WASHINGTON - US President Donald Trump desperately sought Friday to quell a growing storm triggered by his reported description of African nations, Haiti and El Salvador as "shithole" countries, in a slur denounced as "racist" by the United Nations.

Trump tweeted a convoluted denial early Friday but Democratic Senator Dick Durbin pushed back, saying the president repeatedly used the term "shithole" during a Thursday White House meeting on immigration reform.

"The language used by me at the DACA meeting was tough, but this was not the language used," Trump tweeted early Friday, apparently referring to the remarks quoted by the Washington Post and The New York Times. The Post, which cited people briefed on the meeting, quoted Trump as asking why the United States attracted immigrants from "shithole countries" such as African nations, Haiti or El Salvador, rather than - for instance - wealthy and overwhelmingly white Norway.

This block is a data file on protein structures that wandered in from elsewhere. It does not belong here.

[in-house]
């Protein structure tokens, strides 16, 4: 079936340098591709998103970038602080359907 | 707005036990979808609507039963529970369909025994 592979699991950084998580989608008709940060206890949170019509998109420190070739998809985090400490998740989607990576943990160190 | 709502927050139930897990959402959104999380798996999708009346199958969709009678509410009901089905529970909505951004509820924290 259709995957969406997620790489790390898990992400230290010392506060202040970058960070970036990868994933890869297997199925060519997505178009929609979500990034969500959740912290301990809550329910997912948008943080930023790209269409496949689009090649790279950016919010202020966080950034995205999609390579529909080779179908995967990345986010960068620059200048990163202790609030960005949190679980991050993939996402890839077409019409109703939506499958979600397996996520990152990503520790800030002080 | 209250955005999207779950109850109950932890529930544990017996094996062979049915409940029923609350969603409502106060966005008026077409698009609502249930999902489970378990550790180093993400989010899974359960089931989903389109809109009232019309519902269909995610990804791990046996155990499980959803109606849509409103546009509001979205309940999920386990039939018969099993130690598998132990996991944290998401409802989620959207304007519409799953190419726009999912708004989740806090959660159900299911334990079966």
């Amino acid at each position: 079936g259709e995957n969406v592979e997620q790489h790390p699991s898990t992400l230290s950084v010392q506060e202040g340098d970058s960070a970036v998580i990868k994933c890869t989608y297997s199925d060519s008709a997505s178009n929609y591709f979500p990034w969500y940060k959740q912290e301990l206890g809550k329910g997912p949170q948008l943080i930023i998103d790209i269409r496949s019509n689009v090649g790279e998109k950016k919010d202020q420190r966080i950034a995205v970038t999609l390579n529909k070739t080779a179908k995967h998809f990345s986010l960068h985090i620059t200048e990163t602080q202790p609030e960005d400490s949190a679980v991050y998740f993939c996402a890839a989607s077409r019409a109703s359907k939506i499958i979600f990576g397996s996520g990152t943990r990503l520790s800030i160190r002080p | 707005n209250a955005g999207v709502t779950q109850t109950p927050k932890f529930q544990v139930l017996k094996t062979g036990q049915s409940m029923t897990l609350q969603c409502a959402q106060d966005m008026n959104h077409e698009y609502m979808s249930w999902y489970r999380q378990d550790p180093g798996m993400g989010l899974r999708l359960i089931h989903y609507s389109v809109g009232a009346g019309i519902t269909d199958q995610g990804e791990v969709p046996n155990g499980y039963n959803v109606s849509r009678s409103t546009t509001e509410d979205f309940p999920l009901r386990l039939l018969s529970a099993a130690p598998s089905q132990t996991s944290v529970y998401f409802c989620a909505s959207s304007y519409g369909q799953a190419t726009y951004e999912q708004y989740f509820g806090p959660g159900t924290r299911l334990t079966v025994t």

The New York Times reported the same comment, citing unnamed people with direct knowledge of the meeting. When a Democratic senator raised protections for Haitian immigrants, the Post said Trump responded: "Why do we need more Haitians?" adding: "Take them out." In a second morning tweet, Trump specifically denied he ever said "anything derogatory" about the people of Haiti. "Made up by Dems. I have a wonderful relationship with Haitians!" he posted.

But the government of Haiti - which Friday was marking eight years since a devastating earthquake killed at least 200,000 people in the country - declared itself "outraged and shocked."